As the international automotive trend towards greener cars gathers pace one of the most important manufacturing sectors in the world is experiencing disruption and rapid evolution. Renewable energy powered vehicles, hybrids and driverless cars are already changing the way we drive and will continue to revolutionise the way we drive in the future.
Internationally in forward-thinking markets such as Australia, Canada, Germany, Japan, Scandinavia and the U.S. interest in greener automotive options is unquestionably on the up. Lower fuel consumption vehicles, electric cars and hybrid fuel-electric vehicles are becoming increasingly commonplace, both with new cars and on the resale market.
Alternative fuel vehicles (AFVs) – which run on fuels or power sources other than traditional petrol or diesel fuels – are becoming cheaper, more widely available, easier to refuel and more powerful.
According to Forbes there were more than one million electric cars sold worldwide in 2017. Electric automobiles such as the Tesla and Nissan Leaf are becoming ubiquitous with 3 million circulating globally, with approximately 760,000 in the U.S., roughly 820,000 in Europe and with the Chinese electric car market now also booming. Those are already serious numbers given that 78.6 million new vehicles were sold globally in 2017 according to Statista.
Butanol-fuelled vehicles, hydrogen-powered automobiles and solar-charged cars are additional options but are not yet as common as the electric vehicle or indeed the hybrid.
Hybrid electric cars, such as the well-known Toyota Prius, are different to AFVs in that they combine the technology of the electric battery and motor to achieve more fuel-efficient consumption of traditional fuels.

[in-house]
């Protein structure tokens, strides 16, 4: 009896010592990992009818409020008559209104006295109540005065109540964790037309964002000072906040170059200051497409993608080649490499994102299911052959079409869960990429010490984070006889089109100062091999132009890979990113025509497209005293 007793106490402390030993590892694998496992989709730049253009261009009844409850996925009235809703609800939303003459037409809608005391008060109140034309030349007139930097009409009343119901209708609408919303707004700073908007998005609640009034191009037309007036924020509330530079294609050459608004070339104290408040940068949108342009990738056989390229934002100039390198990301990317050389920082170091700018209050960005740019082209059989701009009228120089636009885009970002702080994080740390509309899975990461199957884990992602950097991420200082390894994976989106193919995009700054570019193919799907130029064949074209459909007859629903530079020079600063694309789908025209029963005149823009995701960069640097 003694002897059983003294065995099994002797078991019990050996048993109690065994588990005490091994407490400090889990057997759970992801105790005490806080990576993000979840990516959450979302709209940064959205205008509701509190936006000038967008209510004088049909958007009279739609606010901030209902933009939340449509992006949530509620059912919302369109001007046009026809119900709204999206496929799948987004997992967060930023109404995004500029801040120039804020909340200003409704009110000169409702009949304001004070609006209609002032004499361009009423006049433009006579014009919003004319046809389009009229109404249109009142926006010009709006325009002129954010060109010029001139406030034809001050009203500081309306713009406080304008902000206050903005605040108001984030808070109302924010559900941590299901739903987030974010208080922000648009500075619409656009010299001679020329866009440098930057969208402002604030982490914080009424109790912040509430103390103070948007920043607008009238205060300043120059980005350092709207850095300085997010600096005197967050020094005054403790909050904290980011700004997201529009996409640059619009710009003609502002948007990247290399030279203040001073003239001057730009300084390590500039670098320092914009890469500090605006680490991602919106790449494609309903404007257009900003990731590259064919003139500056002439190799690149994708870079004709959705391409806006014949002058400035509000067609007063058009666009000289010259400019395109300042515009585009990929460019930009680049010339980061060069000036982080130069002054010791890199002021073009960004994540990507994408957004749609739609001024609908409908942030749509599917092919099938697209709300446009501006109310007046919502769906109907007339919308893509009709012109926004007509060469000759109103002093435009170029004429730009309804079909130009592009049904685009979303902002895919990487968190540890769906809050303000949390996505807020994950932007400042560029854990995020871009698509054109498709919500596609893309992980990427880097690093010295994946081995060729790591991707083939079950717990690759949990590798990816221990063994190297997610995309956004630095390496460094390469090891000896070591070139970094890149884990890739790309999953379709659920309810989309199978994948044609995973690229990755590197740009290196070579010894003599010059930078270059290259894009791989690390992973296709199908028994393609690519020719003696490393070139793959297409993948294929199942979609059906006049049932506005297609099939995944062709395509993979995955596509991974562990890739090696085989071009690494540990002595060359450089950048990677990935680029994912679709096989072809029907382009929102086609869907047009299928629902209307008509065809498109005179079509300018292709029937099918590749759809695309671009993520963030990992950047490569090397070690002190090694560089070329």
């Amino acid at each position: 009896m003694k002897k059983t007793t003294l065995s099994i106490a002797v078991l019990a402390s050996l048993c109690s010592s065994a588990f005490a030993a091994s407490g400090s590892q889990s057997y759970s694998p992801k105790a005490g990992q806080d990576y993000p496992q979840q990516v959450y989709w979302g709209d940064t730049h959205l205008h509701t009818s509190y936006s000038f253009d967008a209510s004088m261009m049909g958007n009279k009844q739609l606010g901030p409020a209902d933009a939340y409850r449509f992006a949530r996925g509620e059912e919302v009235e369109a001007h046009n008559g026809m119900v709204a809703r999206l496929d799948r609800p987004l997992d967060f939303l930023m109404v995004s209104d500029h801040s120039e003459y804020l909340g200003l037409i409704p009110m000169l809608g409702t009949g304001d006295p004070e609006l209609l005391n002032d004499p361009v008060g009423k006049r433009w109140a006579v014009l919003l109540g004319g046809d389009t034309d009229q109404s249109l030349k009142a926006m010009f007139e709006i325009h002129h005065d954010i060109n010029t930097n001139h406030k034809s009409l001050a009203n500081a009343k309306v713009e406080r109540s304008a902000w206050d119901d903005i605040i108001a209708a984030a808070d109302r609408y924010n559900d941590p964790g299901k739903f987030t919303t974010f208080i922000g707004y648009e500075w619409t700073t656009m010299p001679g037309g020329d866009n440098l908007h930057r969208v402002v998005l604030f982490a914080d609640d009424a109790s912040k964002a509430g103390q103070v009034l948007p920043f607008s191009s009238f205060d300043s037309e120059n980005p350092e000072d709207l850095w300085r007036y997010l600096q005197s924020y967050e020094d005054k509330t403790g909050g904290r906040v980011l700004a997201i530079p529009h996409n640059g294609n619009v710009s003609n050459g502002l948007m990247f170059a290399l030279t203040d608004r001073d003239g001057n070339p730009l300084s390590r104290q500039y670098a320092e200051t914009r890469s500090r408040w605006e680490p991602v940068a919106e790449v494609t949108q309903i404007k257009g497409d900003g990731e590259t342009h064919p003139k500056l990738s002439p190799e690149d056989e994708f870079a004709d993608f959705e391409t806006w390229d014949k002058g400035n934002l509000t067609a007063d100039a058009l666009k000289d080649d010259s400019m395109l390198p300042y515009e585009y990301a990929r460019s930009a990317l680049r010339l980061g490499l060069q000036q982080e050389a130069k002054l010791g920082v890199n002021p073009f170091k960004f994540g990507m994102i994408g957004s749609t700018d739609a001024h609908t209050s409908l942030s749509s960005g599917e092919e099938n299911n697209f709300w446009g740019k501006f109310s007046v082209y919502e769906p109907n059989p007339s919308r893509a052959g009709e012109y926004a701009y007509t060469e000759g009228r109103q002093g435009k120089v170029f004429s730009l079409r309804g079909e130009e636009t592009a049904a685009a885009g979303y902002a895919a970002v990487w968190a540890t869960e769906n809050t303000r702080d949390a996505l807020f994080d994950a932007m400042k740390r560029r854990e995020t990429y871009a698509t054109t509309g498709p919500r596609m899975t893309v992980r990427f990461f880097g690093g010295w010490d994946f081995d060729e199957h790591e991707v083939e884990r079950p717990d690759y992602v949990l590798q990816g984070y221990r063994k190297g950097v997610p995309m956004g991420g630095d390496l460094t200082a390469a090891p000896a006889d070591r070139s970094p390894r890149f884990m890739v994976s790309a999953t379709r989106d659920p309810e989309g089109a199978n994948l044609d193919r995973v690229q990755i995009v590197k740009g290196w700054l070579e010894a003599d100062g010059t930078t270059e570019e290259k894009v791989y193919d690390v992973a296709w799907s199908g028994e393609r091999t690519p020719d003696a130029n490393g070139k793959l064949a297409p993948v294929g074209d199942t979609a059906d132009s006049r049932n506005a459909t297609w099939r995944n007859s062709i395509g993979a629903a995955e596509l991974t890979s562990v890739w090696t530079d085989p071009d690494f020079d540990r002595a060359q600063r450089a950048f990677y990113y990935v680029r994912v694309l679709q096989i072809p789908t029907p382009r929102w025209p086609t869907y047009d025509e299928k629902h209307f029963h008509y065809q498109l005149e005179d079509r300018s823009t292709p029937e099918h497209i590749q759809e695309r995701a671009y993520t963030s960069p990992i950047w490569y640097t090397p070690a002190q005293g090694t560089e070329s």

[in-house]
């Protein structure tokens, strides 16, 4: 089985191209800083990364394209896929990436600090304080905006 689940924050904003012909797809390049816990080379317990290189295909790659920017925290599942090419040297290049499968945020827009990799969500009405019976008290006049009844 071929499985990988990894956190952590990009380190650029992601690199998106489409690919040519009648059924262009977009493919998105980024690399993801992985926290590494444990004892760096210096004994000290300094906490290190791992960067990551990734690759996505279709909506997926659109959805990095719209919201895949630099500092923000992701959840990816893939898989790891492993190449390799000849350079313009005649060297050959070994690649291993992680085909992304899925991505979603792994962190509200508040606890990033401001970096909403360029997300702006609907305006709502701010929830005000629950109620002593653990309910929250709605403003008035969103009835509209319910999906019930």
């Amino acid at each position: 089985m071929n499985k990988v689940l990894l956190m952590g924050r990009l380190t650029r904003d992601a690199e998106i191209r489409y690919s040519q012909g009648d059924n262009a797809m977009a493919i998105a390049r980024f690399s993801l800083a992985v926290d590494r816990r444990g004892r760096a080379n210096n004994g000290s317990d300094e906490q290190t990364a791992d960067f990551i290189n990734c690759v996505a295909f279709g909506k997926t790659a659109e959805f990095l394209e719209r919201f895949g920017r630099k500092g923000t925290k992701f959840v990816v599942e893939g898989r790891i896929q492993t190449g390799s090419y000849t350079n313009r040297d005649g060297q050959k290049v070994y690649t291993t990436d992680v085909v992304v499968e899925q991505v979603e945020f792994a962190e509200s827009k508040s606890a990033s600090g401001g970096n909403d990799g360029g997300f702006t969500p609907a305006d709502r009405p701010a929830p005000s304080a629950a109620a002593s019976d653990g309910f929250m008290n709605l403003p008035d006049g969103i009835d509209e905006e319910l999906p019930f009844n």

Hybrids have been on the market for several years and Toyota’s own data defines the Prius as the top selling hybrid electric vehicle globally, with 4 million sold worldwide by January 2017 in the 20 years since launching in 1997.
Meanwhile, driverless cars and vehicle fleets may still be years away from becoming mainstream and have made more headlines for vehicle faults than for the positive impact the technology is expected to have. Driverless shuttles and passenger trains are already a reality and remotely or computer-controlled vehicles are expected to be both safer and more environmentally friendly.
Although there have been scare stories in the media about driverless cars they are predicted to ultimately become far safer than cars driven by humans. Computers have much faster reaction times than humans and vehicles are programmed to adhere rigidly to speed limits and safe driving codes.
Will driverless cars be greener? Fuel economy is widely recognised to decrease at speeds of over 50mph so programming driverless vehicles to travel at optimum speeds and along the most fuel-efficient routes could save energy. Automated cars might also be able produce emissions savings through smoother acceleration and braking.
However, there are counter arguments to consider here too. Time.com recently explored this issue, outlining the many potential advantages of driverless cars but also warning of the possible downsides. One idea Time outlined is that if automation makes car travel easier then far more car journeys would be made and therefore environmental benefits could be lost.
However, car technology is improving rapidly, with manufacturers worldwide competing for their share of the environmentally-aware and safety-conscious driver market. This collective progress should bring benefits to drivers everywhere.